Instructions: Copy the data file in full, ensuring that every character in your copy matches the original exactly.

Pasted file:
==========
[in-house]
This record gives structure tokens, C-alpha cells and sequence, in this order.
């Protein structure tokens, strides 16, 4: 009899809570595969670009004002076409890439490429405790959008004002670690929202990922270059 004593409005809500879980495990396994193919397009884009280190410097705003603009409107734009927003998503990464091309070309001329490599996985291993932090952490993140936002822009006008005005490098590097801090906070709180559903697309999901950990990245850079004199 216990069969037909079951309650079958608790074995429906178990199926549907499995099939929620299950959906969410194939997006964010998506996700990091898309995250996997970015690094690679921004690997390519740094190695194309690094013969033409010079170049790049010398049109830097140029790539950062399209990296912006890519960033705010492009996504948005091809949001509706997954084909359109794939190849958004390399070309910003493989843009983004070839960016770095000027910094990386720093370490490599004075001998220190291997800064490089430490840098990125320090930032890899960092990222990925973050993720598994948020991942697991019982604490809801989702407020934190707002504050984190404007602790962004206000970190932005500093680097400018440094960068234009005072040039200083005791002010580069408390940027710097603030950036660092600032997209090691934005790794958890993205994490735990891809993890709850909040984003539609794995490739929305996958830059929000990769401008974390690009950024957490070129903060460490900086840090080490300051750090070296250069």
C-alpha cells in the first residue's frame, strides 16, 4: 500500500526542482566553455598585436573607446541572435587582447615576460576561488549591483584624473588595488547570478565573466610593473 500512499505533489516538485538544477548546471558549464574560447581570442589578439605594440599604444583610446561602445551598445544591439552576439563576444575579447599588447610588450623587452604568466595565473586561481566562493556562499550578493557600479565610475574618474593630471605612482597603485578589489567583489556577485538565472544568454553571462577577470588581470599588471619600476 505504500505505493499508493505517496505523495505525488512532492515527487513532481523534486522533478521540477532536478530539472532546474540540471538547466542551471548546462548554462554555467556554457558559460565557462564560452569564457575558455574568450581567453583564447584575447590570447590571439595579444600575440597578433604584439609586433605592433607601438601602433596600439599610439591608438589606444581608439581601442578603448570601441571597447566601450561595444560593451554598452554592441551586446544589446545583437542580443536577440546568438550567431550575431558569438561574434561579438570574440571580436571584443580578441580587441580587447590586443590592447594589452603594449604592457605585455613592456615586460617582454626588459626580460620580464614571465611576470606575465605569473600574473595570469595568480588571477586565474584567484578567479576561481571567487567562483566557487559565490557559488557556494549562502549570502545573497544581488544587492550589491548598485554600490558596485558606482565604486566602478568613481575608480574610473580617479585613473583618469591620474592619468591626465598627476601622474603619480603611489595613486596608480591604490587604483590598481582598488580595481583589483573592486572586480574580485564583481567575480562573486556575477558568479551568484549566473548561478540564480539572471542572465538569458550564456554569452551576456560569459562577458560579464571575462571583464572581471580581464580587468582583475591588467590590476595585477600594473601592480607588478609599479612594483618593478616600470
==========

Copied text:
[in-house]
This record gives structure tokens, C-alpha cells and sequence, in this order.
């Protein structure tokens, strides 16, 4: 009899809570595969670009004002076409890439490429405790959008004002670690929202990922270059 004593409005809500879980495990396994193919397009884009280190410097705003603009409107734009927003998503990464091309070309001329490599996985291993932090952490993140936002822009006008005005490098590097801090906070709180559903697309999901950990990245850079004199 216990069969037909079951309650079958608790074995429906178990199926549907499995099939929620299950959906969410194939997006964010998506996700990091898309995250996997970015690094690679921004690997390519740094190695194309690094013969033409010079170049790049010398049109830097140029790539950062399209990296912006890519960033705010492009996504948005091809949001509706997954084909359109794939190849958004390399070309910003493989843009983004070839960016770095000027910094990386720093370490490599004075001998220190291997800064490089430490840098990125320090930032890899960092990222990925973050993720598994948020991942697991019982604490809801989702407020934190707002504050984190404007602790962004206000970190932005500093680097400018440094960068234009005072040039200083005791002010580069408390940027710097603030950036660092600032997209090691934005790794958890993205994490735990891809993890709850909040984003539609794995490739929305996958830059929000990769401008974390690009950024957490070129903060460490900086840090080490300051750090070296250069």
C-alpha cells in the first residue's frame, strides 16, 4: 500500500526542482566553455598585436573607446541572435587582447615576460576561488549591483584624473588595488547570478565573466610593473 500512499505533489516538485538544477548546471558549464574560447581570442589578439605594440599604444583610446561602445551598445544591439552576439563576444575579447599588447610588450623587452604568466595565473586561481566562493556562499550578493557600479565610475574618474593630471605612482597603485578589489567583489556577485538565472544568454553571462577577470588581470599588471619600476 505504500505505493499508493505517496505523495505525488512532492515527487513532481523534486522533478521540477532536478530539472532546474540540471538547466542551471548546462548554462554555467556554457558559460565557462564560452569564457575558455574568450581567453583564447584575447590570447590571439595579444600575440597578433604584439609586433605592433607601438601602433596600439599610439591608438589606444581608439581601442578603448570601441571597447566601450561595444560593451554598452554592441551586446544589446545583437542580443536577440546568438550567431550575431558569438561574434561579438570574440571580436571584443580578441580587441580587447590586443590592447594589452603594449604592457605585455613592456615586460617582454626588459626580460620580464614571465611576470606575465605569473600574473595570469595568480588571477586565474584567484578567479576561481571567487567562483566557487559565490557559488557556494549562502549570502545573497544581488544587492550589491548598485554600490558596485558606482565604486566602478568613481575608480574610473580617479585613473583618469591620474592619468591626465598627476601622474603619480603611489595613486596608480591604490587604483590598481582598488580595481583589483573592486572586480574580485564583481567575480562573486556575477558568479551568484549566473548561478540564480539572471542572465538569458550564456554569452551576456560569459562577458560579464571575462571583464572581471580581464580587468582583475591588467590590476595585477600594473601592480607588478609599479612594483618593478616600470